Hundreds of homes across county Armagh are still without power as the clean-up following Storm Ophelia begins this morning (Tuesday).
Thousands were without electricity yesterday evening, however, much of that has been restored in Portadown and Markethill – the two worse affected areas yesterday.
Parts of north Armagh, Banbridge and Newry remain without power.
Schools and colleges across Northern Ireland will also remain closed for a second day as a precautionary measure.
A spokesperson for the Department of Education said: “Other considerations included potential power outages in schools, risks to travel arrangements including school buses and timelines for inspection of safety at schools as a result of the severe weather conditions.”
People are advised to make only essential journeys this morning until all roads can be cleared of debris.
Northern Ireland’s Department of Infrastructure said it had received about 400 road-related incident calls throughout the day.
Road users to remain cautious while Roads staff continue storm clean up https://t.co/DUzzlHMGFZ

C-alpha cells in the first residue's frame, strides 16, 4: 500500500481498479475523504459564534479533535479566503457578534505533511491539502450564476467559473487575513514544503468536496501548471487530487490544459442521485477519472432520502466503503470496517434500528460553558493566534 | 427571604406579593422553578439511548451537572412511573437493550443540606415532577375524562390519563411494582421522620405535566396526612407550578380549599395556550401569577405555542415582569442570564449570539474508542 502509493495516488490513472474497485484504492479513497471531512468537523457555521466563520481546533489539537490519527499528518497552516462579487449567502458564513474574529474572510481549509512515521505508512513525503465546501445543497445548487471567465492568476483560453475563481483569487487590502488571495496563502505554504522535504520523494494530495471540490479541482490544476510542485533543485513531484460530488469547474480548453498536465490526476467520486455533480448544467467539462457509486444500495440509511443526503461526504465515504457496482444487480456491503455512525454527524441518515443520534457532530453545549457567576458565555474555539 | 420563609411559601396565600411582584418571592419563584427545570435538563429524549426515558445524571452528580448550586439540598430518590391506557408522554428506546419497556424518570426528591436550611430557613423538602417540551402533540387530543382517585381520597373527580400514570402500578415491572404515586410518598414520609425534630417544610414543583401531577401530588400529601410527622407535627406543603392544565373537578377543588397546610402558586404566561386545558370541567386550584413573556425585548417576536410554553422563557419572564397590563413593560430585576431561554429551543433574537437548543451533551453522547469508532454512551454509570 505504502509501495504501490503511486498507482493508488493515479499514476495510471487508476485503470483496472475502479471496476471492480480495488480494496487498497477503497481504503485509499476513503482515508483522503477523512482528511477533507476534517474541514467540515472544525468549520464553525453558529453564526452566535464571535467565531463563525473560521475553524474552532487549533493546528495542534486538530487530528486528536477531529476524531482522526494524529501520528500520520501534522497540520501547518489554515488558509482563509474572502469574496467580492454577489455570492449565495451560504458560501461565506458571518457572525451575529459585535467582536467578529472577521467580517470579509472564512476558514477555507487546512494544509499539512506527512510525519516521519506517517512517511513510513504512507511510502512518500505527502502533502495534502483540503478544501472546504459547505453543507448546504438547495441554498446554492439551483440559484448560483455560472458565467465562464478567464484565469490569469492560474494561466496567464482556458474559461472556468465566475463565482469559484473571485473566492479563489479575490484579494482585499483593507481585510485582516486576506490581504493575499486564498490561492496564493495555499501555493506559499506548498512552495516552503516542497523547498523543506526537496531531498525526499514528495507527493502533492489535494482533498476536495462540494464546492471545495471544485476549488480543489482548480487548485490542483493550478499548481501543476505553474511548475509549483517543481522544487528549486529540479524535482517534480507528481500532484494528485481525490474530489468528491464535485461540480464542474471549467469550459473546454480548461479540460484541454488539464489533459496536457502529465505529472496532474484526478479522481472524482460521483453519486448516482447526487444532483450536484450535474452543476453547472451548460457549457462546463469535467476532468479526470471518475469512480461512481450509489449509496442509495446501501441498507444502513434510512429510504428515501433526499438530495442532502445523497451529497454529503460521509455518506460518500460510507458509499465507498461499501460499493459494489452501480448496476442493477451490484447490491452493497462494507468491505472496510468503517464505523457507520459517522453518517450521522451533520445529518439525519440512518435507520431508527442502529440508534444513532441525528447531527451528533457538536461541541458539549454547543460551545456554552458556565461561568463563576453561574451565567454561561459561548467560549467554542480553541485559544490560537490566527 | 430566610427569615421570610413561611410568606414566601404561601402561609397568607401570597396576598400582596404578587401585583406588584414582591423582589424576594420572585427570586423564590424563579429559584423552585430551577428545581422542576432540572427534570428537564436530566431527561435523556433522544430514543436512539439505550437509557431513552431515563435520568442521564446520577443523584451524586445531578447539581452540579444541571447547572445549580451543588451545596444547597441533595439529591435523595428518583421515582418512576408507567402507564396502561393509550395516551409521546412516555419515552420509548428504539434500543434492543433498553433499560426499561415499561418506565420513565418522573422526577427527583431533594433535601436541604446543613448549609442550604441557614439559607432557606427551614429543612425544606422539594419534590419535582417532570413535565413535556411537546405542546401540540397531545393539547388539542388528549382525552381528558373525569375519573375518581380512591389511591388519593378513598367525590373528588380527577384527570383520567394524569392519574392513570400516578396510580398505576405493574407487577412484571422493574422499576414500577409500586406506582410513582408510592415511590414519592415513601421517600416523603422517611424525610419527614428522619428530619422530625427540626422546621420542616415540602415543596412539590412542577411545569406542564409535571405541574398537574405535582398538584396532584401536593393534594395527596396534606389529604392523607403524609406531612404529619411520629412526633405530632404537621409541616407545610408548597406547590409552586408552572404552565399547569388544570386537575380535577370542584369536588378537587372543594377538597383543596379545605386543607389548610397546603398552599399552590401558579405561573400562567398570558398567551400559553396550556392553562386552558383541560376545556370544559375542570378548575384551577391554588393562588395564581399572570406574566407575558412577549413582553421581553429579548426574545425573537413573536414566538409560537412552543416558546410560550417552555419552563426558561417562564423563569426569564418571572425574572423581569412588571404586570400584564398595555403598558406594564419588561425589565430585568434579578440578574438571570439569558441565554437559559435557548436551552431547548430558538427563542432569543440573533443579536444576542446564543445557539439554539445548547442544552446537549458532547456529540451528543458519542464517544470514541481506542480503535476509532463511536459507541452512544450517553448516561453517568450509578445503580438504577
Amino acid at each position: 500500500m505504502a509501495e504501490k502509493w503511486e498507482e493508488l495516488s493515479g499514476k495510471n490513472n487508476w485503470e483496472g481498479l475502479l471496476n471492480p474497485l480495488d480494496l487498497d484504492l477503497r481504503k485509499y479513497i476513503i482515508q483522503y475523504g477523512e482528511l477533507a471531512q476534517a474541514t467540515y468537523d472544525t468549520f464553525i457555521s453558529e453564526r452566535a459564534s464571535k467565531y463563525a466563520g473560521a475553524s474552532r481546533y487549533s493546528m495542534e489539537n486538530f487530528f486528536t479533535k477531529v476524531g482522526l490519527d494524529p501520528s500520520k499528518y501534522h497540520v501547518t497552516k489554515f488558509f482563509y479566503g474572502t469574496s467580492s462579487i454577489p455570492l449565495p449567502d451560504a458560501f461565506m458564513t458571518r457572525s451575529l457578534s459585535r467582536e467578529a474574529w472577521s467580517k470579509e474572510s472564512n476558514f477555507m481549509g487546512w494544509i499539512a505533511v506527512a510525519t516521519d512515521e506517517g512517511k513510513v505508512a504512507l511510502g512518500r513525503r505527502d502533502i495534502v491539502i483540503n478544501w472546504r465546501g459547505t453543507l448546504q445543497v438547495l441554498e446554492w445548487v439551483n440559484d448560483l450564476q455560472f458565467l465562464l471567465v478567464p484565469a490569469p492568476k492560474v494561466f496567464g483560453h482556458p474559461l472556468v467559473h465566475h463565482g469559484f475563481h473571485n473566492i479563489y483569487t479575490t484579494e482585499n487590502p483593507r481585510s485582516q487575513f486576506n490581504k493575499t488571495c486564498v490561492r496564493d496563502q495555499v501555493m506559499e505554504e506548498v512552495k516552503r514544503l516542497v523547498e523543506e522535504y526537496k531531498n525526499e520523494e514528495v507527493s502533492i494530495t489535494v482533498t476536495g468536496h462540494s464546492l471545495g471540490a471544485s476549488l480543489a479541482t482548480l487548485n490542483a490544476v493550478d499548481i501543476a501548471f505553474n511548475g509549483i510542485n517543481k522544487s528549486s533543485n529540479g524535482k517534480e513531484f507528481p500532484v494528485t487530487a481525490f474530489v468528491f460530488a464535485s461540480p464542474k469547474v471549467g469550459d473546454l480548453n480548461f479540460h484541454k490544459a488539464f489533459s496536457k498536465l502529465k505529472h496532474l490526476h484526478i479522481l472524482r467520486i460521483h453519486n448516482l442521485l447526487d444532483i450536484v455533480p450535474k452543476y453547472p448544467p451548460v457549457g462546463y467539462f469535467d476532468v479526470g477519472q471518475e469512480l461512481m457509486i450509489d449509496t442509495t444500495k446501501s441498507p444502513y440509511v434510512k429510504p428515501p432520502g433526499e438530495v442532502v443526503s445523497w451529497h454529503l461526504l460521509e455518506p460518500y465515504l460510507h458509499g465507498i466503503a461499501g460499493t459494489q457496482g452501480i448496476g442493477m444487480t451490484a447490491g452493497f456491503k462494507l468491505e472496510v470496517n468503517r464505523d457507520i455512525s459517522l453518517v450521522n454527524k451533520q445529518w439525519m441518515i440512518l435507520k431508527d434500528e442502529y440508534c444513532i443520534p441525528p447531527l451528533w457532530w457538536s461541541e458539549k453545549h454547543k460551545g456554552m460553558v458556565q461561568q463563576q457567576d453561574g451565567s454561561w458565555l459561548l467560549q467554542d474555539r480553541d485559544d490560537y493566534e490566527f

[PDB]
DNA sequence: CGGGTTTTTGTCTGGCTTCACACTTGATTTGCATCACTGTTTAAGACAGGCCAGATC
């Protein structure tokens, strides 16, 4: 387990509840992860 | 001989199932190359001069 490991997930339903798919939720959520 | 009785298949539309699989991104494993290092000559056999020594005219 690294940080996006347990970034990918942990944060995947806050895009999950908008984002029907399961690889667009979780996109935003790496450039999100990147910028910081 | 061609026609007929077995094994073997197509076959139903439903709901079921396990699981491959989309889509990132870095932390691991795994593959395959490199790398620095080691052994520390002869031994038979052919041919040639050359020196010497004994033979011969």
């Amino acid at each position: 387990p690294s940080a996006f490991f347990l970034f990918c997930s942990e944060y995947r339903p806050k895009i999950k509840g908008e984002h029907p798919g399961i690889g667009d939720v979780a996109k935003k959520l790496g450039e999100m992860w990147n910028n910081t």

— Dept Infrastructure (@deptinfra) October 16, 2017
A spokesperson added: “All motorways are open and advisory speed limits have been removed. At present of 200 roads impacted, around 40 roads remain closed.”
In the Republic of Ireland, three people died as a direct result of the storm.
Father-of-two Fintan Goss was killed after a tree struck his car in Ravensdale, close to the county Armagh border.
Mr Goss is understood to have been coming home early from work to spend the rest of the day with his family when the tragedy occurred.
Earlier in the day, Michael Pyke, 31, was seriously injured after he went to cut up the tree, which had fallen on a road between the village of Ballylooby and Cahir in the Ballybrado area of Co Tipperary.
The first victim was Clare O’Neill, a mother of one in her 50s, from Co Waterford.